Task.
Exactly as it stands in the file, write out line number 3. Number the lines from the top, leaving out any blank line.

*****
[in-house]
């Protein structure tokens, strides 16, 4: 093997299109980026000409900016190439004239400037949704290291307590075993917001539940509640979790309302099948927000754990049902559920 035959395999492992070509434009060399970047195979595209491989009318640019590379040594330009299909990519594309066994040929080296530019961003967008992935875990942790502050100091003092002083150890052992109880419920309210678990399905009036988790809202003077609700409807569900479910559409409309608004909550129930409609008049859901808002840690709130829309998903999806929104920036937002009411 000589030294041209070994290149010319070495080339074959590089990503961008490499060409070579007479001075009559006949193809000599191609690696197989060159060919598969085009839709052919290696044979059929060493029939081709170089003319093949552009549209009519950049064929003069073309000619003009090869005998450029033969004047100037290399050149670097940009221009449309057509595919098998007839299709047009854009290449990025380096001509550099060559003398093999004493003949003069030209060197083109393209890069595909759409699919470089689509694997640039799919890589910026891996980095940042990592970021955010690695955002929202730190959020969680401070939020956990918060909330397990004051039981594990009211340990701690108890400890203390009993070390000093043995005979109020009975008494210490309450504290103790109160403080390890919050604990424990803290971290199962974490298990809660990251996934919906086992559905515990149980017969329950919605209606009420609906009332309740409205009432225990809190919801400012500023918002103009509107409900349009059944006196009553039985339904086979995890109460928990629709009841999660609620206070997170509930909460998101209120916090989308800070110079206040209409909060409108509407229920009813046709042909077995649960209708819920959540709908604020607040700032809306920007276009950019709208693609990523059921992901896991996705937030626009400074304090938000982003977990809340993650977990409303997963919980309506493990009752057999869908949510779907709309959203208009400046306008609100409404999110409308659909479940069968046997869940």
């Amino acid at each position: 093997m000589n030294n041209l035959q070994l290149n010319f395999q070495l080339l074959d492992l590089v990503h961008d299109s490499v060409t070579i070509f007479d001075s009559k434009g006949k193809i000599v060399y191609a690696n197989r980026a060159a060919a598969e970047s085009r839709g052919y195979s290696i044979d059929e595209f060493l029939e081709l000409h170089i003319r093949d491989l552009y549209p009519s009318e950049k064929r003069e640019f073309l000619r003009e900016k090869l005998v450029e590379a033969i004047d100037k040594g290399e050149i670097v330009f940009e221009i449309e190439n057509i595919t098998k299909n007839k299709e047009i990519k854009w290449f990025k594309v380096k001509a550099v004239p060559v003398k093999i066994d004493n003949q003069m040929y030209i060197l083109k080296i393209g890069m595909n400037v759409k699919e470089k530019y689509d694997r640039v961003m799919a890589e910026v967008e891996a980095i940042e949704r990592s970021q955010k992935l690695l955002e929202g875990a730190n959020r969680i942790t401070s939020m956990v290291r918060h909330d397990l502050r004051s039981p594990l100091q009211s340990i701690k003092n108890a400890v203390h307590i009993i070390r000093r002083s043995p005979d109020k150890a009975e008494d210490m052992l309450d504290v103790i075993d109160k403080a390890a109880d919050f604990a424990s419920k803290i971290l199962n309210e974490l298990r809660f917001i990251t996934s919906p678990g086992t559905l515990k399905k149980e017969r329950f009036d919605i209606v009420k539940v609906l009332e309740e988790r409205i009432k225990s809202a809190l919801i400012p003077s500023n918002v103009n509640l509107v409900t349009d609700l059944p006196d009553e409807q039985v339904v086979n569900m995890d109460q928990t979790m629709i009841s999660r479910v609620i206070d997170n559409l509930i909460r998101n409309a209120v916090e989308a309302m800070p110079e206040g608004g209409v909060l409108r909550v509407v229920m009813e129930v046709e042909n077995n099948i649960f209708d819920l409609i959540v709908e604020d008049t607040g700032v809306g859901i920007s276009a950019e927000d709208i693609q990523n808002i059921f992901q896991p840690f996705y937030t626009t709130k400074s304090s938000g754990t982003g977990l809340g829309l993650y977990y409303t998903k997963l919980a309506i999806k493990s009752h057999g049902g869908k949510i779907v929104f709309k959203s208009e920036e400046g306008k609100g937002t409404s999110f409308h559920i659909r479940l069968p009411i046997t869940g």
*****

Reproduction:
């Amino acid at each position: 093997m000589n030294n041209l035959q070994l290149n010319f395999q070495l080339l074959d492992l590089v990503h961008d299109s490499v060409t070579i070509f007479d001075s009559k434009g006949k193809i000599v060399y191609a690696n197989r980026a060159a060919a598969e970047s085009r839709g052919y195979s290696i044979d059929e595209f060493l029939e081709l000409h170089i003319r093949d491989l552009y549209p009519s009318e950049k064929r003069e640019f073309l000619r003009e900016k090869l005998v450029e590379a033969i004047d100037k040594g290399e050149i670097v330009f940009e221009i449309e190439n057509i595919t098998k299909n007839k299709e047009i990519k854009w290449f990025k594309v380096k001509a550099v004239p060559v003398k093999i066994d004493n003949q003069m040929y030209i060197l083109k080296i393209g890069m595909n400037v759409k699919e470089k530019y689509d694997r640039v961003m799919a890589e910026v967008e891996a980095i940042e949704r990592s970021q955010k992935l690695l955002e929202g875990a730190n959020r969680i942790t401070s939020m956990v290291r918060h909330d397990l502050r004051s039981p594990l100091q009211s340990i701690k003092n108890a400890v203390h307590i009993i070390r000093r002083s043995p005979d109020k150890a009975e008494d210490m052992l309450d504290v103790i075993d109160k403080a390890a109880d919050f604990a424990s419920k803290i971290l199962n309210e974490l298990r809660f917001i990251t996934s919906p678990g086992t559905l515990k399905k149980e017969r329950f009036d919605i209606v009420k539940v609906l009332e309740e988790r409205i009432k225990s809202a809190l919801i400012p003077s500023n918002v103009n509640l509107v409900t349009d609700l059944p006196d009553e409807q039985v339904v086979n569900m995890d109460q928990t979790m629709i009841s999660r479910v609620i206070d997170n559409l509930i909460r998101n409309a209120v916090e989308a309302m800070p110079e206040g608004g209409v909060l409108r909550v509407v229920m009813e129930v046709e042909n077995n099948i649960f209708d819920l409609i959540v709908e604020d008049t607040g700032v809306g859901i920007s276009a950019e927000d709208i693609q990523n808002i059921f992901q896991p840690f996705y937030t626009t709130k400074s304090s938000g754990t982003g977990l809340g829309l993650y977990y409303t998903k997963l919980a309506i999806k493990s009752h057999g049902g869908k949510i779907v929104f709309k959203s208009e920036e400046g306008k609100g937002t409404s999110f409308h559920i659909r479940l069968p009411i046997t869940g």